Anecdotally, my wrist barometer seems quite a bit more accurate than my Garmin GPS.
 

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'18 Outback 2.5i Touring. 1960 MGA 1600
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I am horrified by the terrible TomTom navigation in my '18 Outback.

It appears to be worse than useless and I will use smartphone nav apps.

My Honda had a built-in Garmin unit that was intuitive.

Subaru.
 

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Premium Member
2016 Outback Premium 2.5 CVT w/EyeSight+SRVD
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7,338 Posts
No system is perfect, and you have to be aware of the limitations in each case.
Agreed.

Anecdotally, my wrist barometer seems quite a bit more accurate than my Garmin GPS.
Fake proverb: "A man with one watch knows what time it is. A man with two watches is never sure."
 
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2015 3.6R Limited w/ES
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The 2015 nav displays the name of the road you're currently on (but only if you're on a road) in a box at the bottom of the screen. If you tap that box, it brings up a screen showing elevation and approximate numbered addresses for each side of the road. Under good conditions, I've observed an accuracy of roughly +/- 100 feet. Don't use it much so not sure how reliable it really is.

I've always found my little analog barometer to be sufficiently accurate when hiking (comparing with a topo). The only thing that could throw it off would be a significant weather event, but not likely more than a few hundred feet over the course of a day, and a typical hike offers multiple opportunities to re-calibrate at known locations. I don't generally use GPS, but have observed them struggling for just a 2D position in certain types of terrain and/or vegetation.
 

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2017 Outback 2.5 Premium w/ power moonroof, dimming mirrors and power hatch. All weather package
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364 Posts
The barometer build into hiking GPS's won't accurately get you the correct starting point altitude. What they are good at is detecting a change in altitude. Were I to really care about altitude on my hand-held, it would want me to enter my known starting elevation that can be next to zero if you hike starting at the seashore. Or look on the topo and enter in the elevation you are on the map. But once you start going up, (or down) the change in pressure will help the GPS estimate altitude better - assuming your weather doesn't change much.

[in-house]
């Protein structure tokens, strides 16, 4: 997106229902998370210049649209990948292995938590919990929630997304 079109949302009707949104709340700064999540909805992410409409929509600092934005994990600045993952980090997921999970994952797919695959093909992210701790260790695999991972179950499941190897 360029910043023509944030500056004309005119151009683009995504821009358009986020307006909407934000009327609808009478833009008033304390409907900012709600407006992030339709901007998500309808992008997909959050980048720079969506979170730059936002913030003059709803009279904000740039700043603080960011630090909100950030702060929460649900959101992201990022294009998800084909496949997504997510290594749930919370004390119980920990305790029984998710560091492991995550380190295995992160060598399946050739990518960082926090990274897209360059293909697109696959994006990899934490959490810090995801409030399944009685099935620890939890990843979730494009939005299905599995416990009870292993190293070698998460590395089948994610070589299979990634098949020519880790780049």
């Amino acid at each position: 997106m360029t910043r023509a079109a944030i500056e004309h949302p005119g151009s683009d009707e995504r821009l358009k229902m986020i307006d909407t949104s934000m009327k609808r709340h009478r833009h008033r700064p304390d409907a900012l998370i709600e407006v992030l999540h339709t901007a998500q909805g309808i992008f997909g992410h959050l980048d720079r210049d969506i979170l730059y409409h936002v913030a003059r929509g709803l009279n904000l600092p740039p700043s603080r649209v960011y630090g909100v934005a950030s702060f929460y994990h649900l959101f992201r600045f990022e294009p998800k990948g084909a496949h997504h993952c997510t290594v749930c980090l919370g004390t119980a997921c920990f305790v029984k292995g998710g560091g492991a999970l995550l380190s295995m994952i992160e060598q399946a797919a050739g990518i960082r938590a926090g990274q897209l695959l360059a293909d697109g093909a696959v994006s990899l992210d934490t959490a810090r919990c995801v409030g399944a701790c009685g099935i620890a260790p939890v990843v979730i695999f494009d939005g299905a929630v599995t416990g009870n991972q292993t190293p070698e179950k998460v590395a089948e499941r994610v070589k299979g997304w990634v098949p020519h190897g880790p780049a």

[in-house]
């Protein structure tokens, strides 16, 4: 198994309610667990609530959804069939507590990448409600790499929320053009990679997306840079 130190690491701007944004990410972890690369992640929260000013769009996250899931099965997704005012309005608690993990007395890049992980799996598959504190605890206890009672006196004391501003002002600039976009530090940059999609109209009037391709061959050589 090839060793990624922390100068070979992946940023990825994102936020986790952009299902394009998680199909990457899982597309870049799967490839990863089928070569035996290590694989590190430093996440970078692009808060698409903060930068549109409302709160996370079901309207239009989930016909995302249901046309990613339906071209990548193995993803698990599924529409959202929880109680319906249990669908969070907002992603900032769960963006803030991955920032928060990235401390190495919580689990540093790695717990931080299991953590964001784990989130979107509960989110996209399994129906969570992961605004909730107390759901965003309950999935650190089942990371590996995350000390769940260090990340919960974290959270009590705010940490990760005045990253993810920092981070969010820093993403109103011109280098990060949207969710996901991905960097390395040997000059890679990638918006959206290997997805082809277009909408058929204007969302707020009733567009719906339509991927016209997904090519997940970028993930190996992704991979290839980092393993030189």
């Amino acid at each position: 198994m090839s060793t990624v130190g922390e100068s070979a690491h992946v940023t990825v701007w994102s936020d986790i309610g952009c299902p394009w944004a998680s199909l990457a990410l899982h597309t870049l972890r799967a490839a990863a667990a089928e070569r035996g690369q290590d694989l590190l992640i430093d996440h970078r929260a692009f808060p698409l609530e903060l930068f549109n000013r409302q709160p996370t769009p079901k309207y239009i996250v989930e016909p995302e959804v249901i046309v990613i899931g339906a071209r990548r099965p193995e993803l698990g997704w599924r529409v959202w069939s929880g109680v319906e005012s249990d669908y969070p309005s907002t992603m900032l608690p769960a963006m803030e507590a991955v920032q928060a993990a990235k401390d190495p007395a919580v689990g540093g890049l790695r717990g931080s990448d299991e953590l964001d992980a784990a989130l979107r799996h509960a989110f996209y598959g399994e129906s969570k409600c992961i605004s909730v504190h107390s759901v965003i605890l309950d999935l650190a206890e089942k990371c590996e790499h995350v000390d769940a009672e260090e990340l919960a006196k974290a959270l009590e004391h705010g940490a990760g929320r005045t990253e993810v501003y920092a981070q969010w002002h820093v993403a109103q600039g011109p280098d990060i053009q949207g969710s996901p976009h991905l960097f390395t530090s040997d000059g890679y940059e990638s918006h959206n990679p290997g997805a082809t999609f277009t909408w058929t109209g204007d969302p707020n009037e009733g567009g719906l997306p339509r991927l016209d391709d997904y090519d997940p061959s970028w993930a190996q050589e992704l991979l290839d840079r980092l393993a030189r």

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Outback 2018 2.5i Premium
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170 Posts
The 2017 GPS has elevation displayed if you hit the location button.

Does the 2018 not have this feature?
No. Not on my 2018 Premium.

To clarify... what I want (which it doesn't have) is a continuous elevation readout of where I am. I find that entertaining especially on a backroad trip through the mountains to say...Dolly Sods or Seneca Rocks.
 

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Brucey
'17 3.6
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No. Not on my 2018 Premium.

To clarify... what I want (which it doesn't have) is a continuous elevation readout of where I am. I find that entertaining especially on a backroad trip through the mountains to say...Dolly Sods or Seneca Rocks.
Dolly sods is lovely. We backpacked for 4 days there last summer.

On the 2017 if you click the road name / location it shows GPS Co-ordinates and Altitude.

It's strange that they would remove that feature.
 

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2018 Outback Touring 3.6R
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Not to mention that barometric altitude indication varies with local atmospheric pressure ("altimeter setting"). At low altitude/elevation, a 0.5 inch-Hg difference in atmospheric pressure corresponds to roughly 500 foot error in indicated altitude. (There is a big difference between an altimeter setting of 30.05 and 30.50. Don't ask me how I know. :))
We can always tell if someone has their altimeter set wrong, because they won't be at the altitude they are supposed to be at. In level flight, our scopes allow +/- 200 feet before showing high or low. Plus, our display is rounded to the nearest hundred foot.
 

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I... Note that hikers and climbers are moving much slower than aircraft, and they get many points of correction if they are carrying topos, such as mountain passes, stream crossings, trail crossings, summits, etc. That may not be possible if aircraft aren't assisted by ground-based radar.